Pap Smear Interpretation and Management of Abnormals



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Endometrial cells


This indicates that endometrial cells, normally located inside the uterus, have been shed and are appearing at the mouth of the cervix.

This is a normal finding in women of childbearing age, particularly if they are close to starting or just finishing their menstrual period. Menopausal women taking estrogen replacement therapy may also normally show a few endometrial cells on their Pap smears from time to time.

In menopausal women not taking estrogen replacement therapy, the presence of endometrial cells may be an abnormal finding and should be followed up with an endometrial biopsy to try to determine the reason for the presence of these cells.

Epithelial cell abnormality


Pap smears are reported in one of three categories:

  • Negative for intraepithelial lesion or malignancy

  • Epithelial cell abnormality

  • Other

An epithelial cell abnormality could range from the relatively minor atypical squamous cell (ASC), to various degrees of dysplasia, to invasive cervical cancer. Epithelial abnormalities include both squamous cell problems and glandular cell problems.

Estrogen effect


Estrogen has a predictable effect on the cells of the cervix and the absence or presence of estrogen can be determined on the Pap smear.

In women of childbearing age, or menopausal women taking estrogen replacement therapy, the Pap would be expected to show an "estrogen effect," and its' absence would be a curiosity, though probably not dangerous.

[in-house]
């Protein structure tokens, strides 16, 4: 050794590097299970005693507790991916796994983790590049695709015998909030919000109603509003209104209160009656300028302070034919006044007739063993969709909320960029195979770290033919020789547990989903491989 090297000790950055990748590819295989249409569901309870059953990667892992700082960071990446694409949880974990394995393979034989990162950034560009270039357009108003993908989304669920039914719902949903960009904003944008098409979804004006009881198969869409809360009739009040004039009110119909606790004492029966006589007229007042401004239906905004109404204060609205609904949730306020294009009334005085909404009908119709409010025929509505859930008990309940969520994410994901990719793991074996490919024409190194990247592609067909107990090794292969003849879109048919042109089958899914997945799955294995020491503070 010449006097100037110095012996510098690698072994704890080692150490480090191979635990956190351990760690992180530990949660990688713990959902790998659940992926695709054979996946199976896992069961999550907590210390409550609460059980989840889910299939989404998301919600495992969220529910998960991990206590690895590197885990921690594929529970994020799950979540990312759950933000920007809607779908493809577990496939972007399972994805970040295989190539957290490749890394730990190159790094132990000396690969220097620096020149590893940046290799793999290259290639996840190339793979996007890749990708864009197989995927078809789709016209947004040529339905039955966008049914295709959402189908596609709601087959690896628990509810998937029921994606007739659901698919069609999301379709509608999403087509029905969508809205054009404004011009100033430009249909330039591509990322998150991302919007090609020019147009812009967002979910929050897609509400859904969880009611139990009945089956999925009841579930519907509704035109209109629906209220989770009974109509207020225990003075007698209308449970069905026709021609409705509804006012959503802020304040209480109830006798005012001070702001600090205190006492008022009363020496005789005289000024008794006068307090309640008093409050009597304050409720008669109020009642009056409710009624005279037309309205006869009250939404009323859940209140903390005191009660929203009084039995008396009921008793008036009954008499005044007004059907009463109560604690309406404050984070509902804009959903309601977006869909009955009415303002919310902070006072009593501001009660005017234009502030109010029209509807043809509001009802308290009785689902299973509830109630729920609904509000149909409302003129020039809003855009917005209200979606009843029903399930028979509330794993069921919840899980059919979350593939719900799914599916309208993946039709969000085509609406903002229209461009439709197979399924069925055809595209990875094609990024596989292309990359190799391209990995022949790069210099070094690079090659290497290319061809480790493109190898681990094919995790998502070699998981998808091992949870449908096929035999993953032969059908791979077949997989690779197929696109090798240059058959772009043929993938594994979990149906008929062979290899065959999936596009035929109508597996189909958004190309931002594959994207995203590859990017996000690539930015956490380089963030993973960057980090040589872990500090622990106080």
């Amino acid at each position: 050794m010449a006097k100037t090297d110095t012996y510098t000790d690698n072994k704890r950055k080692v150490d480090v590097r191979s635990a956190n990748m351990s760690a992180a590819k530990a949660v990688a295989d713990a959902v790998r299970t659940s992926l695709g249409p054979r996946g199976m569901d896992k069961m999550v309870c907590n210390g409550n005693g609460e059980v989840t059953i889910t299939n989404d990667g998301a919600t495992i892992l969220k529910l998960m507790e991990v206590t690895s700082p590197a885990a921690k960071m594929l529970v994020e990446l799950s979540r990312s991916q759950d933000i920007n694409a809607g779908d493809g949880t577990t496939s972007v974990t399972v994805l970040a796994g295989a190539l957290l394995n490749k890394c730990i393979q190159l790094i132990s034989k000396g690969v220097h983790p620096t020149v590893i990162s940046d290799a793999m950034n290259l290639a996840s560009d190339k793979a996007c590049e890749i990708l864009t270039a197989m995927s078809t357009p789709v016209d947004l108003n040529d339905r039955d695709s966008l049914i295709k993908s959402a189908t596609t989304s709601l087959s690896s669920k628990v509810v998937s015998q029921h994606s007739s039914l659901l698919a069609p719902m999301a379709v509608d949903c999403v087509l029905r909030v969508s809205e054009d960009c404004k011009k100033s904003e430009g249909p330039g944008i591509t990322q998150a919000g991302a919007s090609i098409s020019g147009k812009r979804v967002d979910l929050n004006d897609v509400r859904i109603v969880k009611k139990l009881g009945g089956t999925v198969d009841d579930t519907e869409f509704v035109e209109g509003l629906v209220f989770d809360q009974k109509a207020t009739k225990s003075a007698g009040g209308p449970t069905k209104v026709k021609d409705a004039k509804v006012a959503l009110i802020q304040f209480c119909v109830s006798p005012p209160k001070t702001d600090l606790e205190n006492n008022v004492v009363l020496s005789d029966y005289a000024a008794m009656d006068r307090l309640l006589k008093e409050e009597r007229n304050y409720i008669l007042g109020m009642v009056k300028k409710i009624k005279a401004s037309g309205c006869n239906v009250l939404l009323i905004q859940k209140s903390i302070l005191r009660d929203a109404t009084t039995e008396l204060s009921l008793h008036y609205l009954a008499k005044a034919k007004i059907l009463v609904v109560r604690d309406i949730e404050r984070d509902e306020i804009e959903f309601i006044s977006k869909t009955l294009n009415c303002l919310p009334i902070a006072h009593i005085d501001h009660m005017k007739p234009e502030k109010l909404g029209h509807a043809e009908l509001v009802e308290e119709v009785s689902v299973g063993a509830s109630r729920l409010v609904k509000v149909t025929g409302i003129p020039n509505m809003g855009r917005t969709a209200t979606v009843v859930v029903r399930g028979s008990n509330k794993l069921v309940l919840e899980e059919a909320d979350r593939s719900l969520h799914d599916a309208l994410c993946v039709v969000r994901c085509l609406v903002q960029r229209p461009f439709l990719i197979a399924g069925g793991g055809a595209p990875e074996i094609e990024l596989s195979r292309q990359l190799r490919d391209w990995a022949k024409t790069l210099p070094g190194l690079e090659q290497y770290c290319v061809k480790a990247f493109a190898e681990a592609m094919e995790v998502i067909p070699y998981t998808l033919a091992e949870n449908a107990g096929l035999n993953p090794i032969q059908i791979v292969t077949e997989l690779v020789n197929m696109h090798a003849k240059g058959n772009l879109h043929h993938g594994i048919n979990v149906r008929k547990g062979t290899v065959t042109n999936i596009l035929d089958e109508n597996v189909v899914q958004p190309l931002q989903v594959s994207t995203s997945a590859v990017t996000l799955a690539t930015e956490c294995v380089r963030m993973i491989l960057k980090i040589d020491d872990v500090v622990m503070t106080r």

In menopausal women not taking estrogen replacement therapy, the presence of detectable "estrogen effect" would suggest some non-ovarian source of estrogen and the long-term effects of unopposed estrogen should be considered.

Gardnerella


The presence of Gardnerella on an otherwise normal Pap smear in a patient without symptoms is of no consequence.

If the Pap shows inflammation sufficient to obscure the reading and the cytologist asks for an earlier-than-normal repeat Pap, many physicians will treat the patient with Flagyl before repeating the smear. Others will simply repeat the smear at a somewhat earlier-than-normal time.


Glandular cell


Normally, following a total hysterectomy, there are no glandular cells to be found in the vagina. Endometrial cells will have been removed, and the glandular cells lining the endocervical canal will likewise be removed with the cervix.

If the Pap smear identifies glandular cells following a hysterectomy, it suggests that at least some fragment of the cervix remains at the vaginal vault, metaplastic change has occured along the incision line of the vagina, or glandular cells have seeded to the upper vagina. In any event, these patients should be considered to still have some cervical tissue and regular Pap smears performed, as though they had not undergone a hysterectomy.